“What’s the most difficult CEO skill?” asks businessman and writer Ben Horowitz. “Managing your own psychology.”

Being a chief executive officer (CEO) is hard. It is an emotional roller-coaster. The growth of your company depends on you. During the scaling-up stage of your business, it is easy to adopt bad habits. You can always fix things later, you say to yourself. But things do not get any easier, and bad habits tend to get worse. In this article, I share the seven mistakes I have seen CEOs make most often.

1. Isolating yourself. 

There is no denying that running a company is a lonely job. You may need to put up a facade of positivity for investors, customers and employees. Most of your friends and family cannot understand what you are going through. There are burdens you feel you cannot share with anyone around you. Many CEOs retreat into themselves.

This can backfire. Find a group of fellow leaders where you can support each other. Engage a group of mentors and advisors. Hire competent people and lean on them. Do not do entrepreneurship alone. It will break you.

2. Neglecting your health. 

Your business’s health will be a reflection of your own health. You cannot have the stamina needed to build your empire if you do not take care of your body. Sleep, eat well and exercise. Do not skimp when it comes to your health. It is better to pay money to a nutritionist or a personal trainer now than pay money to doctors later.

3. Avoiding play. 

Play is usually the most neglected area of my CEO clients’ lives. Play is about doing something for the pure joy of it. Not because it will move your business forward or because your family needs it. It is something you do for you. It could be time with friends, creating art or even playing videogames. You need to play to recharge from the pressures of building a business.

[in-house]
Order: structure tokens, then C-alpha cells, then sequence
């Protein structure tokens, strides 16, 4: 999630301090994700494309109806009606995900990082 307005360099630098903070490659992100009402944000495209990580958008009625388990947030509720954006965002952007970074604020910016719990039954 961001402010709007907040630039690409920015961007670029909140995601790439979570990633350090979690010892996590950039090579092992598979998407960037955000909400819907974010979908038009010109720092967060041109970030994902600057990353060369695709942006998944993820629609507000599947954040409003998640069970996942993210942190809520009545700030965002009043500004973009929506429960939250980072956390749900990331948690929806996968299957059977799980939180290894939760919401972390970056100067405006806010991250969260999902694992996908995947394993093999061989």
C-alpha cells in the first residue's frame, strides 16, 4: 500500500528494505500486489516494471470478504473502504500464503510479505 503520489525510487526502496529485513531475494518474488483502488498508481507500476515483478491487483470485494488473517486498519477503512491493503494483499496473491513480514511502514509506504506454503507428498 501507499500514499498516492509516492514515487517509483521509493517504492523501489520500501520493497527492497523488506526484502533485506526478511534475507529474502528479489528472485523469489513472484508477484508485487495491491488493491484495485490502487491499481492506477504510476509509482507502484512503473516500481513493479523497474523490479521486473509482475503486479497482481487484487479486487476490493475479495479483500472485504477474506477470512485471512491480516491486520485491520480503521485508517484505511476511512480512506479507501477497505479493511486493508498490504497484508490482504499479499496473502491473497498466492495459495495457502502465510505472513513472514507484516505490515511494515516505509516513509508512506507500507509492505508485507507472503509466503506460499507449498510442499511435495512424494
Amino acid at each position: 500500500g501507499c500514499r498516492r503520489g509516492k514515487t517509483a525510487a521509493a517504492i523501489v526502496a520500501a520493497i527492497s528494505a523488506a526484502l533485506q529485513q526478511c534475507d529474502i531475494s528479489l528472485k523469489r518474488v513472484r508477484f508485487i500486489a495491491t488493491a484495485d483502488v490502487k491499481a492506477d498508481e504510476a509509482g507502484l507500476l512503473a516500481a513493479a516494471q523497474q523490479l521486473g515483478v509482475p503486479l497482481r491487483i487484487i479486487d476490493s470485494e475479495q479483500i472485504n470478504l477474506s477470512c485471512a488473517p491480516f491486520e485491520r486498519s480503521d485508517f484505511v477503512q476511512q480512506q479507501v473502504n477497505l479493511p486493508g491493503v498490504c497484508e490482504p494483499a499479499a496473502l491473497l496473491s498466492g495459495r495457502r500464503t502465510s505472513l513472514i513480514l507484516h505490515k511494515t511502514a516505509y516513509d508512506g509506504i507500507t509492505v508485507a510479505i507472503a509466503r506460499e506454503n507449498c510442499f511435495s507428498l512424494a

4. Always being in action-mode. 

When you “move fast and break things,” you can miss opportunities or changes in the environment. As a CEO, your top job is strategic thinking. To deliver on that, you need to protect a space for reflection. Book an appointment in your calendar for thinking, and treat it as sacred. During that time, either journal on your most strategic questions or talk them through with someone who can help you think better, if you are an extrovert. You will be surprised by the stream of ideas and insights that can propel your business if you give yourself time to think.

5. Being the bottleneck. 

One of the biggest mistakes a CEO can make is not creating a team under them, but instead simply having a group of individuals reporting to them. I see this all the time in growing companies. The founder acts as the epicenter and everything passes through them. By not building a team, your executives do not hold each other accountable; they do not build on each other’s ideas; they do not share information or collaborate effectively. This creates even more pressure for you, and you become the bottleneck for your company.

6. Overworking your team. 

I know the stakes are high. I know you need to move faster than your competition and capture the market. That said, business is a marathon, and if you constantly put pressure on your employees, they will either leave or burn out. Establish a healthy culture with boundaries and work-life balance from the beginning. It might look like it will negatively impact your growth, but it won’t.

7. Firing slow. 

This is one of the mistakes that most entrepreneurs regret. They usually know from the first week when they have made a wrong hire. But they are too hesitant to let someone go. They may leave toxic employees to damage the culture or allow a low-performer to drag all the team down. 

Often, what seems to be slowing you down, like time for play or for thinking, is exactly what you need to accelerate. As a CEO, you need well-being, clarity and a solid team to succeed.

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